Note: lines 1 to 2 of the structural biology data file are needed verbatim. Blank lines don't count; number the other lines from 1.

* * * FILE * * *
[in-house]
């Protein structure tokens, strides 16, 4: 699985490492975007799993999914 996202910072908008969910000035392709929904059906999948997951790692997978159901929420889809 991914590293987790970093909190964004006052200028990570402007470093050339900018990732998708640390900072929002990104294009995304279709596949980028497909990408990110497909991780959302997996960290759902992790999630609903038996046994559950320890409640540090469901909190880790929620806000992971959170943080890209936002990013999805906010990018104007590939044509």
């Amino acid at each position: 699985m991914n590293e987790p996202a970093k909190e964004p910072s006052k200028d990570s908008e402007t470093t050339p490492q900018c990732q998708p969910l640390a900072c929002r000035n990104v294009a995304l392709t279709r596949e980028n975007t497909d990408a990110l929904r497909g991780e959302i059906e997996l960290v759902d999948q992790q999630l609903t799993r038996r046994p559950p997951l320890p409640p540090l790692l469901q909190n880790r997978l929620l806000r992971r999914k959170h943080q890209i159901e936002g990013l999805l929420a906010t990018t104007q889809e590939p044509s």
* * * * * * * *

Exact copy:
[in-house]
């Protein structure tokens, strides 16, 4: 699985490492975007799993999914 996202910072908008969910000035392709929904059906999948997951790692997978159901929420889809 991914590293987790970093909190964004006052200028990570402007470093050339900018990732998708640390900072929002990104294009995304279709596949980028497909990408990110497909991780959302997996960290759902992790999630609903038996046994559950320890409640540090469901909190880790929620806000992971959170943080890209936002990013999805906010990018104007590939044509």